I haven't posted for some weeks now, and for this reason: my 86-year-old mother-in-law has been struggling all this time, mightily, bravely, with broken bones, a weakened heart, and a blood clot that despite the strongest medicine would not dissolve and let her be. Last week, we lost her. Momma squeezed our hands until the end. She tried to hang on. But she couldn't.
Of all the stories that she told of her life, this is the one I want to share with you now:
It is 1942. She is standing on a station platform in Houston, Texas, waiting to begin the first long journey of her life, reaching up to hold on and get on board. She's dressed carefully in a light blouse and skirt, a short jacket, and a hat that sits over her puffed hairdo. She's a brunette Betty Grable, with full, round lips and shapely calves. She is twenty years old.
She's never been out of state before, and she's nervous, and she wants to look good. Real good. She's on her way to Illinois, to an Air Force training base where she'll be married to a man she's known for a little less than a year--that handsome, square-jawed boy she met on the floor of a local polka hall, even though she came, that night, swinging with another boy. Still, you don't always have to dance with the one that brung ya. Not during war-time. Not with all those hungry, eager faces around.
The young soldiers cramming that train tease and remind her of this through half-a-dozen states. She's the only pretty girl in the car, and so of course, how hard they try, oh how hard they do try to dissuade her, the whole way: Now don't you do it, sweetheart, not so fast, not when you haven't even gotten to know me yet, now don't you go chasin' after some dumb fly boy, honey . . .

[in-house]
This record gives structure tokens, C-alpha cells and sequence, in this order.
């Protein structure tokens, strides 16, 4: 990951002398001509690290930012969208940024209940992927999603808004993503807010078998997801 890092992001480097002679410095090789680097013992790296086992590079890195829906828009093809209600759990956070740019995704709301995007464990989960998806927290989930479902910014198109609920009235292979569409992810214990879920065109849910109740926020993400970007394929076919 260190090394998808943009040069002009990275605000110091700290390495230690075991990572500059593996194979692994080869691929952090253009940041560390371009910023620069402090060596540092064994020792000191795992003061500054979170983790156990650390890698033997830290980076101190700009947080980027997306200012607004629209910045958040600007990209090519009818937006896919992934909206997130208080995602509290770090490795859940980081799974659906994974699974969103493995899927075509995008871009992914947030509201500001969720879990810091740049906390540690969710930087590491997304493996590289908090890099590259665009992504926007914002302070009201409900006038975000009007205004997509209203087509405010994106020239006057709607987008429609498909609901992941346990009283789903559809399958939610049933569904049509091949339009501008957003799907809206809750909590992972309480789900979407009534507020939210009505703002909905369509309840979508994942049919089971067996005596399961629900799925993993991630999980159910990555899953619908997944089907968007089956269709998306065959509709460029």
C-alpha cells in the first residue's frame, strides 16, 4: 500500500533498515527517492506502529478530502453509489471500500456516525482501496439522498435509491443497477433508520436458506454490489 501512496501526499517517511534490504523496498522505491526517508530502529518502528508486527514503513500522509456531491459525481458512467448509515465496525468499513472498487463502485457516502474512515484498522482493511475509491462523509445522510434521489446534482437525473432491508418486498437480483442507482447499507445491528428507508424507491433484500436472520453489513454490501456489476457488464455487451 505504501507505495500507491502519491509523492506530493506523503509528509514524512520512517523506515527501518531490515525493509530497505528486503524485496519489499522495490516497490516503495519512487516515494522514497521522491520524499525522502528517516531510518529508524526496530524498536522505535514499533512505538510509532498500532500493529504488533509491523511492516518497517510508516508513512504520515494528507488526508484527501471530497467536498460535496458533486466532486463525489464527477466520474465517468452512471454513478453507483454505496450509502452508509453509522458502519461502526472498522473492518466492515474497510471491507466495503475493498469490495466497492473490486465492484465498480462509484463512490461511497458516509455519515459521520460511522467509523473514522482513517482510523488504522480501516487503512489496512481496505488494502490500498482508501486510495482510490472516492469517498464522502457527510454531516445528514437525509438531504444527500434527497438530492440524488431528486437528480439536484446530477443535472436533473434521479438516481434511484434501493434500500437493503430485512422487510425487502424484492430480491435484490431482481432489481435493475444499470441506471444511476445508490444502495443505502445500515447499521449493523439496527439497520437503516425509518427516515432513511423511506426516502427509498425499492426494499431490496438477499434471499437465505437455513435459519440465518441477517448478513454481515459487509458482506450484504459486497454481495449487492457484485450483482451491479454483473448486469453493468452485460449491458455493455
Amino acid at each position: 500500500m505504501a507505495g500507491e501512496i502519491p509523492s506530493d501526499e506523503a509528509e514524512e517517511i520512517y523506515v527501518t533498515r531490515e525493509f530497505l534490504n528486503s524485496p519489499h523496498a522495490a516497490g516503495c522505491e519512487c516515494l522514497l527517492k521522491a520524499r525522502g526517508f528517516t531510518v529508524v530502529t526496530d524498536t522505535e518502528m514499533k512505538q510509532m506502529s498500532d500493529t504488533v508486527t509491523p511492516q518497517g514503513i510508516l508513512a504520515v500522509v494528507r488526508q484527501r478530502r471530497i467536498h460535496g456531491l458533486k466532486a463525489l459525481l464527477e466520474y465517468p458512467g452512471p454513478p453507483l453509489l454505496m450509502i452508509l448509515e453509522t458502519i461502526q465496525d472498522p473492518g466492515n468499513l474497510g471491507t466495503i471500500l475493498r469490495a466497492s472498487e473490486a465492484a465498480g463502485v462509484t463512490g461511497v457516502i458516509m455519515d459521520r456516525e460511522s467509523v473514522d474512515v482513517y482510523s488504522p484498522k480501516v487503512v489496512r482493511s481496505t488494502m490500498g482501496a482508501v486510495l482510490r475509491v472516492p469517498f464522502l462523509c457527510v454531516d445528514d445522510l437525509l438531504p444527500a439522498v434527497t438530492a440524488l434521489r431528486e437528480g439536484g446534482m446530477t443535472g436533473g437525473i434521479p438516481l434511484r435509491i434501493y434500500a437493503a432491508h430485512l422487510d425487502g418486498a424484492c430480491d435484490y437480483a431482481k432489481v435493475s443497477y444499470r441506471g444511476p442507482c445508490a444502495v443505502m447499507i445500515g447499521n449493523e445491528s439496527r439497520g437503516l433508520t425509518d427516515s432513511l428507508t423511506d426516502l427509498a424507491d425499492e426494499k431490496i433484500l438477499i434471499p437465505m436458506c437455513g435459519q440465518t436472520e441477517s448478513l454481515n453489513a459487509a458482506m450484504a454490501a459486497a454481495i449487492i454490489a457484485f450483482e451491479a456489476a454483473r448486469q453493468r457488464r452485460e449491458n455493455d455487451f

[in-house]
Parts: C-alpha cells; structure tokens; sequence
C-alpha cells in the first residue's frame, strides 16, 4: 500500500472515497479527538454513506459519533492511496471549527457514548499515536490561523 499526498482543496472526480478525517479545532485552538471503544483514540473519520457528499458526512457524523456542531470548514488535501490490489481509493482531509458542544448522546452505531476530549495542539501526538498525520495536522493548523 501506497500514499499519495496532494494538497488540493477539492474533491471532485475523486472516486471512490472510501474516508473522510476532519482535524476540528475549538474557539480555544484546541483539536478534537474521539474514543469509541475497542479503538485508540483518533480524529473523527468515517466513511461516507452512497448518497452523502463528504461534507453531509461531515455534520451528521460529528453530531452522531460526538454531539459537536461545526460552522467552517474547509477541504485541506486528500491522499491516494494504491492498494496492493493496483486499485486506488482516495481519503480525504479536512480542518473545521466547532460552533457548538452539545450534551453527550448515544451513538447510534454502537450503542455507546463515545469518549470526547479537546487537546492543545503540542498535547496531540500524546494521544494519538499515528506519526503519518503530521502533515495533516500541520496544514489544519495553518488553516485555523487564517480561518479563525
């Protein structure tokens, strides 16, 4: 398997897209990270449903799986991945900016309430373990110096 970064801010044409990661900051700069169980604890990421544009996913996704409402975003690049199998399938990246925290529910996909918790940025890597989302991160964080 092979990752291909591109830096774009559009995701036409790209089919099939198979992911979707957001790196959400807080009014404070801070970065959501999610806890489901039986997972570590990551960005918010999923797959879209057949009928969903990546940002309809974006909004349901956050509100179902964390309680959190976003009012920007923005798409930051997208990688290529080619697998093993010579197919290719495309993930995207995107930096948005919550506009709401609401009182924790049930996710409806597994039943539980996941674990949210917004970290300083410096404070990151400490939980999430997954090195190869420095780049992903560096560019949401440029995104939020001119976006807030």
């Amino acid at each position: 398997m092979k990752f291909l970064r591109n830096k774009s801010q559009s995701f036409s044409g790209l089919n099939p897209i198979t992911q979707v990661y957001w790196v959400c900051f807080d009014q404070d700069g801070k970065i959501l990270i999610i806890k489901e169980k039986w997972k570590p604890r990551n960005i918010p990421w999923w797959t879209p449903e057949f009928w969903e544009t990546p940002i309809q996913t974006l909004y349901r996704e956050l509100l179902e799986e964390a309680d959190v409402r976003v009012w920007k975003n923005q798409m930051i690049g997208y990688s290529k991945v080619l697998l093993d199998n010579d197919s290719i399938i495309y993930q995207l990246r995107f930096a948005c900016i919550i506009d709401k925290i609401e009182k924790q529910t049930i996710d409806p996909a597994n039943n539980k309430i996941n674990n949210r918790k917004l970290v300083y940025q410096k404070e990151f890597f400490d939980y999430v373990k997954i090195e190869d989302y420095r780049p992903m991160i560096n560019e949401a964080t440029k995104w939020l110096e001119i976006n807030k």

And how she smiles and laughs and flirts with them, and how young and handsome and sweet they all are, but they don't change her mind, not for a second, not one of them, because she's going to marry that square-jawed turret gunner.
She's dressed to look good, real good, and she does her best to stay neat sitting up in a stiff seat the whole way.
If only it hadn't been so hot that summer of '42. No air conditioning in the cars, not a breath of fresh air unless everyone kept their windows shoved open, which they did. And so the soot flew in and rolled around the inside of the cars, and gave sweaty boys mustaches over their hairless lips, and any poor girl who thought she might arrive looking spruce for her wedding day black eyebrows and a grimy neck and a layer of dust all over her clothes as if a pencil had been sharpened right over her head. And that was how she showed up at the station. Not to be greeted by the turret gunner--thank goodness--who was busy training. But by another girl, who was already married and on the base and who helped her to get ready and cleaned up. And then it was time to put on the suit she'd brought in her one suitcase, and in a few minutes she was standing in front of all those handsome young boys who were there to be trained, trained to fight, but for the moment stood alongside her in the chapel, amazed by her, and there was her turret gunner, also amazed, and just as handsome as she remembered, and maybe even more so . . .
It was 1942, and it was war-time. You didn't hesitate. You took your chances. You stood up, and you said your name:
"I, Victoria Theresa"
and you said 'I do' to everything still to come.
November 2, 1922-June 28, 2009